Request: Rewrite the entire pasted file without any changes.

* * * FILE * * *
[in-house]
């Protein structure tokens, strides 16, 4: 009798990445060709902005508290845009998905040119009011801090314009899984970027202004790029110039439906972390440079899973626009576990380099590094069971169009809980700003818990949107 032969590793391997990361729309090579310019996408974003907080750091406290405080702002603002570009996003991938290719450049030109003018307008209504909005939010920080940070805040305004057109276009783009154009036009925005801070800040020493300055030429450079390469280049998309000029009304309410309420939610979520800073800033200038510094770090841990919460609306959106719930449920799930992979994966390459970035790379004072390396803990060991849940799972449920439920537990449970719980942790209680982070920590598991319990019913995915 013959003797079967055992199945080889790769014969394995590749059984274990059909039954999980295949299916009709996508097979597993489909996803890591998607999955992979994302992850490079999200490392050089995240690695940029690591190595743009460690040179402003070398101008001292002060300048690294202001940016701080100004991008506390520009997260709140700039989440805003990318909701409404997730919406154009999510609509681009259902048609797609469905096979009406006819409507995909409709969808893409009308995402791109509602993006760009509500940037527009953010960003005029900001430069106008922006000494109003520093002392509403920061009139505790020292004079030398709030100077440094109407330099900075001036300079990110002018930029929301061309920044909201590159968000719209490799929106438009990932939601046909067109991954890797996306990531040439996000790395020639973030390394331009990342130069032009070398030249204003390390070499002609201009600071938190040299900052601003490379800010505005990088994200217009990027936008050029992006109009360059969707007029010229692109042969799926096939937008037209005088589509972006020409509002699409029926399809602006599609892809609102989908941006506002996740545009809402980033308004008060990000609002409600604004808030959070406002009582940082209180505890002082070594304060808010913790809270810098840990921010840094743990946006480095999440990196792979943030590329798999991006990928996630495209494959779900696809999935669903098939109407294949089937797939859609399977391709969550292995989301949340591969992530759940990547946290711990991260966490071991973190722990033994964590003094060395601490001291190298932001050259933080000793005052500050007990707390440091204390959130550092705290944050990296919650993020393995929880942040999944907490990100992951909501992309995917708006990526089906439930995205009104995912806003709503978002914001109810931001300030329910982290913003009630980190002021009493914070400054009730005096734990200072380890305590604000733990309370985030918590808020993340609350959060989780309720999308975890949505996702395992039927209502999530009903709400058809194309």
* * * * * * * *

[in-house]
């Protein structure tokens, strides 16, 4: 009798990445060709902005508290845009998905040119009011801090314009899984970027202004790029110039439906972390440079899973626009576990380099590094069971169009809980700003818990949107 032969590793391997990361729309090579310019996408974003907080750091406290405080702002603002570009996003991938290719450049030109003018307008209504909005939010920080940070805040305004057109276009783009154009036009925005801070800040020493300055030429450079390469280049998309000029009304309410309420939610979520800073800033200038510094770090841990919460609306959106719930449920799930992979994966390459970035790379004072390396803990060991849940799972449920439920537990449970719980942790209680982070920590598991319990019913995915 013959003797079967055992199945080889790769014969394995590749059984274990059909039954999980295949299916009709996508097979597993489909996803890591998607999955992979994302992850490079999200490392050089995240690695940029690591190595743009460690040179402003070398101008001292002060300048690294202001940016701080100004991008506390520009997260709140700039989440805003990318909701409404997730919406154009999510609509681009259902048609797609469905096979009406006819409507995909409709969808893409009308995402791109509602993006760009509500940037527009953010960003005029900001430069106008922006000494109003520093002392509403920061009139505790020292004079030398709030100077440094109407330099900075001036300079990110002018930029929301061309920044909201590159968000719209490799929106438009990932939601046909067109991954890797996306990531040439996000790395020639973030390394331009990342130069032009070398030249204003390390070499002609201009600071938190040299900052601003490379800010505005990088994200217009990027936008050029992006109009360059969707007029010229692109042969799926096939937008037209005088589509972006020409509002699409029926399809602006599609892809609102989908941006506002996740545009809402980033308004008060990000609002409600604004808030959070406002009582940082209180505890002082070594304060808010913790809270810098840990921010840094743990946006480095999440990196792979943030590329798999991006990928996630495209494959779900696809999935669903098939109407294949089937797939859609399977391709969550292995989301949340591969992530759940990547946290711990991260966490071991973190722990033994964590003094060395601490001291190298932001050259933080000793005052500050007990707390440091204390959130550092705290944050990296919650993020393995929880942040999944907490990100992951909501992309995917708006990526089906439930995205009104995912806003709503978002914001109810931001300030329910982290913003009630980190002021009493914070400054009730005096734990200072380890305590604000733990309370985030918590808020993340609350959060989780309720999308975890949505996702395992039927209502999530009903709400058809194309």